Genetic Testing Dna Test Y Chromosome Analysis

What is Y-chromosome analysis? The study of Y-chromosomes reveals the history of men, from our most ancient ancestors to those who walk the earth today.

Y-chromosome analysis is a technique which uses the genetic material passed from fathers to sons. Our gender is determined by the type of chromosomes we inherit. This is how this works:

  • Males have one X chromosome and one Y chromosome, while females have two X chromosomes.
  • When a child is born, he or she receives one chromosome from each parent.
  • A mother might pass either one of her X chromosomes to her baby.
  • The father passes either his X or Y chromosome to the baby.
  • If the father passes down his X chromosome, the baby will have two X chromosomes, and be a girl. If he passes down his Y chromosome, the baby will have one X and one Y chromosome, and be a boy.
  • The Y chromosome is passed from father to son, virtually unchanged, enabling Y-chromosome analysis to identify family relationships between males.

Understanding Y-Chromosome Analysis

Y-chromosome analysis is often compared to the way male surnames are passed from father to son. Most of the Y-chromosome is inherited as an integral unit and passed through the generations, unaffected by maternal DNA.

Each Y-chromosome has definable segments of DNA known as markers. These markers each occur at an identifiable physical location on a chromosome known as a locus. Over time, harmless changes or mutations occur while copying Y-chromosomes at a rate of about once in every 15 to 50 generations. This makes it possible to find many Y-chromosomes descended from a common ancestor.

The Y-chromosome test uses only one type of genetic marker called a short tandem repeat (STR). Some STR basics include:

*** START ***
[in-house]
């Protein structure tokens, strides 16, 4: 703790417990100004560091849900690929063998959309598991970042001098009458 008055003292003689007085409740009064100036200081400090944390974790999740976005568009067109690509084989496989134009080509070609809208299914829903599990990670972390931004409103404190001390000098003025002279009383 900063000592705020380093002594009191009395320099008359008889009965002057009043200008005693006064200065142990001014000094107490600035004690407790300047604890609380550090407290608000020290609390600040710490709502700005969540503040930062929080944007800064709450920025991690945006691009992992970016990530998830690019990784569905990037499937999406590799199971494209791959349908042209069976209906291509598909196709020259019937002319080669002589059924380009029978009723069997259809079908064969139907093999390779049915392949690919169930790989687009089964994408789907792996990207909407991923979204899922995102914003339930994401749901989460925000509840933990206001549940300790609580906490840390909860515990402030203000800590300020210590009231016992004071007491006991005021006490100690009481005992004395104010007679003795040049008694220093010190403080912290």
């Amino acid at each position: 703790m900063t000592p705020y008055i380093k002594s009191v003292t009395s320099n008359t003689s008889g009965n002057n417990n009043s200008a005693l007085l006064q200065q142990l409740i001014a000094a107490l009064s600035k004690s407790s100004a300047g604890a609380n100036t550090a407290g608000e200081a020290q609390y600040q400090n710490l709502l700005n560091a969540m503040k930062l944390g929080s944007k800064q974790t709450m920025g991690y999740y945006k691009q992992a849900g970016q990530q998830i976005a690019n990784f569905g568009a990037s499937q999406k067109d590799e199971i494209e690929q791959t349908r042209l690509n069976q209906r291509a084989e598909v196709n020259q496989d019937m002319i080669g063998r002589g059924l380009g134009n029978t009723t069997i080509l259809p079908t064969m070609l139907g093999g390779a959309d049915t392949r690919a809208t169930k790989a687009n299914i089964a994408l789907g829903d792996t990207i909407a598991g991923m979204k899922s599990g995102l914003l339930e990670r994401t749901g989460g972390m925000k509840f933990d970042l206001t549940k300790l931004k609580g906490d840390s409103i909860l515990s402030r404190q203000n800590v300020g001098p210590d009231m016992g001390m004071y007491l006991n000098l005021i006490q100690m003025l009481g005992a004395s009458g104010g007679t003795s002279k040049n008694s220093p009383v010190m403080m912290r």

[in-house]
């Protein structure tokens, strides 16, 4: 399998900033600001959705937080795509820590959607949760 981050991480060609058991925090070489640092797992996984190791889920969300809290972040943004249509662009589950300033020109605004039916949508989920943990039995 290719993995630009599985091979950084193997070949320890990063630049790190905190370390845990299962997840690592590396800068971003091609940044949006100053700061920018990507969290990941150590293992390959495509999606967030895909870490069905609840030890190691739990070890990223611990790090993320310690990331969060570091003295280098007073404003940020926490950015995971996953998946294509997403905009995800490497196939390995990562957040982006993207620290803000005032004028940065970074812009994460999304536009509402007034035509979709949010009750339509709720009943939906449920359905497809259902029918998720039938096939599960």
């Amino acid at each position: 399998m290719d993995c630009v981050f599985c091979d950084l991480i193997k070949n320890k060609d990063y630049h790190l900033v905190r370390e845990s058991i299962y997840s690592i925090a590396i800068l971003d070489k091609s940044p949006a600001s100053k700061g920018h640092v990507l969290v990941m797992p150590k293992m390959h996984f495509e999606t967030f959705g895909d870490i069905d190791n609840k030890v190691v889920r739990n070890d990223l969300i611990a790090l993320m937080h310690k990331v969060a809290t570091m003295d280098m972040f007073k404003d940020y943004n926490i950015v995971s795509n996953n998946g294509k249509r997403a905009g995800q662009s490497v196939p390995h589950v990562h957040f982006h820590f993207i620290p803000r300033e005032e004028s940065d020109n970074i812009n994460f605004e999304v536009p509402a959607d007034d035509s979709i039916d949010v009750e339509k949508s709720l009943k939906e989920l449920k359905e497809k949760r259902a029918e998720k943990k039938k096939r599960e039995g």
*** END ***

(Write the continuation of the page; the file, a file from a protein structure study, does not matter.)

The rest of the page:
• Short tandem repeats are short sequences of repeating DNA pairs.
  • These repeats are referred to as Allele.
  • STR sequences usually range in length from two to four base pairs and repeat in a head-tails pattern.
  • The difference between individuals is found in the variation of the frequency of these repeats.

Thomas Jefferson and the Y-chromosome

Y-chromosome analysis can be used to resolve some of history’s most vigorous debates. Thomas Jefferson, the third president of the United States was thought to have possibly fathered children with Sally Hemmings who was a slave on his Virginia plantation. Blood samples taken from descendants of Hemmings’ son and Jefferson’s uncle confirmed this rumor as fact.

Y Chromosome Test Applications and Limitations

Y-chromosome testing is widely used in a variety of applications. These include:

  • determining paternity and parental lineage
  • establishing ancestral geographic and ethnic origins
  • finding out if an individual is related to those with the same surname.

This type of testing also has some limitations, the most obvious being that it is only available to men. It is also important to understand that the number of markers analyzed in a specific Y-chromosome test can determine the accuracy of results.

The most basic Y-chromosome test available analyzes 12 markers of the Y-chromosome for each participant. If participants match in all 12 areas, there is a high probability that they are related. If a match is found in only one or two areas, however, the results are inconclusive. Tests analyzing an additional 25 or even 37 markers can help determine the relationship between men with much greater accuracy.

Resources

DNA Exam (n.d.). Y-Chromosome Test. Retrieved September 2, 2008 from DNA Exam Web site: http://www.800dnaexam.com/chromosome_test.aspx.

Explore DNA (n.d.). Y-Chromosome Analysis. Retrieved September 2, 2008 from Explore DNA Web site: http://www.exploredna.co.uk/y-chromosome-analysis.html.

New York Times (2008). Eugene A Foster, 81, Dies; Linked Jefferson to Slave. Retrieved from New York Times Web site: http://www.nytimes.com/2008/07/25/us/25foster.html?_r=1